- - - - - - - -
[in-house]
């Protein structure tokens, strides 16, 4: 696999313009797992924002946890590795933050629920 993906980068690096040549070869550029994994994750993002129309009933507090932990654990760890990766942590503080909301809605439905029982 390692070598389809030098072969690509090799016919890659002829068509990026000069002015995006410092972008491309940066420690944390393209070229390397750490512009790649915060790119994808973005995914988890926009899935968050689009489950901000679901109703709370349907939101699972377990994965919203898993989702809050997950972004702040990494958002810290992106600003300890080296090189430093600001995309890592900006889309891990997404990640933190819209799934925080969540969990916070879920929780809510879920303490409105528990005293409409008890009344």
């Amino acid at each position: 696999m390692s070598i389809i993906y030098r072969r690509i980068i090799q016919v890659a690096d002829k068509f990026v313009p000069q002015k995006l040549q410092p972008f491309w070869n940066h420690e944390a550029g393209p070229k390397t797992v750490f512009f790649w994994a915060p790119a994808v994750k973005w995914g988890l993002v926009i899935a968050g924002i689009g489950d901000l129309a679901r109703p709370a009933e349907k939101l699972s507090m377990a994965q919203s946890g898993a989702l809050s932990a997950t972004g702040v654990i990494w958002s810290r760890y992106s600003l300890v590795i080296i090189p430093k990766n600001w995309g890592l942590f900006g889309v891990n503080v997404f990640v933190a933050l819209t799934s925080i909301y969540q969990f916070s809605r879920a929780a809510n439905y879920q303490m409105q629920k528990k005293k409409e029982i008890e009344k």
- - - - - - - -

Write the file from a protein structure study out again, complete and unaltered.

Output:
[in-house]
């Protein structure tokens, strides 16, 4: 696999313009797992924002946890590795933050629920 993906980068690096040549070869550029994994994750993002129309009933507090932990654990760890990766942590503080909301809605439905029982 390692070598389809030098072969690509090799016919890659002829068509990026000069002015995006410092972008491309940066420690944390393209070229390397750490512009790649915060790119994808973005995914988890926009899935968050689009489950901000679901109703709370349907939101699972377990994965919203898993989702809050997950972004702040990494958002810290992106600003300890080296090189430093600001995309890592900006889309891990997404990640933190819209799934925080969540969990916070879920929780809510879920303490409105528990005293409409008890009344």
């Amino acid at each position: 696999m390692s070598i389809i993906y030098r072969r690509i980068i090799q016919v890659a690096d002829k068509f990026v313009p000069q002015k995006l040549q410092p972008f491309w070869n940066h420690e944390a550029g393209p070229k390397t797992v750490f512009f790649w994994a915060p790119a994808v994750k973005w995914g988890l993002v926009i899935a968050g924002i689009g489950d901000l129309a679901r109703p709370a009933e349907k939101l699972s507090m377990a994965q919203s946890g898993a989702l809050s932990a997950t972004g702040v654990i990494w958002s810290r760890y992106s600003l300890v590795i080296i090189p430093k990766n600001w995309g890592l942590f900006g889309v891990n503080v997404f990640v933190a933050l819209t799934s925080i909301y969540q969990f916070s809605r879920a929780a809510n439905y879920q303490m409105q629920k528990k005293k409409e029982i008890e009344k």